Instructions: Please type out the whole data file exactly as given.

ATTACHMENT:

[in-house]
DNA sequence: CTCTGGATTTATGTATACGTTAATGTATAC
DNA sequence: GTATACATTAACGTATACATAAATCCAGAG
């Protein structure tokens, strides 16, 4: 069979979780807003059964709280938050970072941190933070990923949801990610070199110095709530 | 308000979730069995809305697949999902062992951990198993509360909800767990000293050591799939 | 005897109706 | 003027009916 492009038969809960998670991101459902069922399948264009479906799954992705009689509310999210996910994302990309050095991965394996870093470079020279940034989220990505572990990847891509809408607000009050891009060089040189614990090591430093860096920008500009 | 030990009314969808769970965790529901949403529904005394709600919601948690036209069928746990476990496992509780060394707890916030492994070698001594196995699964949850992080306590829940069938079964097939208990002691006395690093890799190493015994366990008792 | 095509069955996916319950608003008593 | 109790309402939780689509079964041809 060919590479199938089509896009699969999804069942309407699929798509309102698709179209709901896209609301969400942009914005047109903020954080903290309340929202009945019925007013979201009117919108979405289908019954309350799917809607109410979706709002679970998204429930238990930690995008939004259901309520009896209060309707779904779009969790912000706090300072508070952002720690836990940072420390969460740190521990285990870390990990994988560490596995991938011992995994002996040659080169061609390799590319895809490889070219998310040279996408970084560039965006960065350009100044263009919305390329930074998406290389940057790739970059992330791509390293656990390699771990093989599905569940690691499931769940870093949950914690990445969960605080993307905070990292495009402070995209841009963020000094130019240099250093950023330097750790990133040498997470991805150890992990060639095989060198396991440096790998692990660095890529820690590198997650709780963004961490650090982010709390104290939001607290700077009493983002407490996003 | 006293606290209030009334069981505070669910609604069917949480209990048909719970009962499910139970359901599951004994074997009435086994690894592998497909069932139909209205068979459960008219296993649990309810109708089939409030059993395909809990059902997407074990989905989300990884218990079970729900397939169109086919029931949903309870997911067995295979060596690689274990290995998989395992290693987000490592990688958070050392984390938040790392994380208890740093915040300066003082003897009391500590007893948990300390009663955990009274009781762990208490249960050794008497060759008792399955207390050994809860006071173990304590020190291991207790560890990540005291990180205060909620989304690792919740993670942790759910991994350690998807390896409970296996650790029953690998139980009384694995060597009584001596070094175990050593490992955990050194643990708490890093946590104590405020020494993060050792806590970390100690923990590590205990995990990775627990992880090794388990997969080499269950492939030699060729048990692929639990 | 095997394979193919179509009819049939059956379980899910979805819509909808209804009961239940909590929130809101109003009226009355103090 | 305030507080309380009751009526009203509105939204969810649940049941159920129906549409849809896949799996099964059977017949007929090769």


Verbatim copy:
[in-house]
DNA sequence: CTCTGGATTTATGTATACGTTAATGTATAC
DNA sequence: GTATACATTAACGTATACATAAATCCAGAG
């Protein structure tokens, strides 16, 4: 069979979780807003059964709280938050970072941190933070990923949801990610070199110095709530 | 308000979730069995809305697949999902062992951990198993509360909800767990000293050591799939 | 005897109706 | 003027009916 492009038969809960998670991101459902069922399948264009479906799954992705009689509310999210996910994302990309050095991965394996870093470079020279940034989220990505572990990847891509809408607000009050891009060089040189614990090591430093860096920008500009 | 030990009314969808769970965790529901949403529904005394709600919601948690036209069928746990476990496992509780060394707890916030492994070698001594196995699964949850992080306590829940069938079964097939208990002691006395690093890799190493015994366990008792 | 095509069955996916319950608003008593 | 109790309402939780689509079964041809 060919590479199938089509896009699969999804069942309407699929798509309102698709179209709901896209609301969400942009914005047109903020954080903290309340929202009945019925007013979201009117919108979405289908019954309350799917809607109410979706709002679970998204429930238990930690995008939004259901309520009896209060309707779904779009969790912000706090300072508070952002720690836990940072420390969460740190521990285990870390990990994988560490596995991938011992995994002996040659080169061609390799590319895809490889070219998310040279996408970084560039965006960065350009100044263009919305390329930074998406290389940057790739970059992330791509390293656990390699771990093989599905569940690691499931769940870093949950914690990445969960605080993307905070990292495009402070995209841009963020000094130019240099250093950023330097750790990133040498997470991805150890992990060639095989060198396991440096790998692990660095890529820690590198997650709780963004961490650090982010709390104290939001607290700077009493983002407490996003 | 006293606290209030009334069981505070669910609604069917949480209990048909719970009962499910139970359901599951004994074997009435086994690894592998497909069932139909209205068979459960008219296993649990309810109708089939409030059993395909809990059902997407074990989905989300990884218990079970729900397939169109086919029931949903309870997911067995295979060596690689274990290995998989395992290693987000490592990688958070050392984390938040790392994380208890740093915040300066003082003897009391500590007893948990300390009663955990009274009781762990208490249960050794008497060759008792399955207390050994809860006071173990304590020190291991207790560890990540005291990180205060909620989304690792919740993670942790759910991994350690998807390896409970296996650790029953690998139980009384694995060597009584001596070094175990050593490992955990050194643990708490890093946590104590405020020494993060050792806590970390100690923990590590205990995990990775627990992880090794388990997969080499269950492939030699060729048990692929639990 | 095997394979193919179509009819049939059956379980899910979805819509909808209804009961239940909590929130809101109003009226009355103090 | 305030507080309380009751009526009203509105939204969810649940049941159920129906549409849809896949799996099964059977017949007929090769």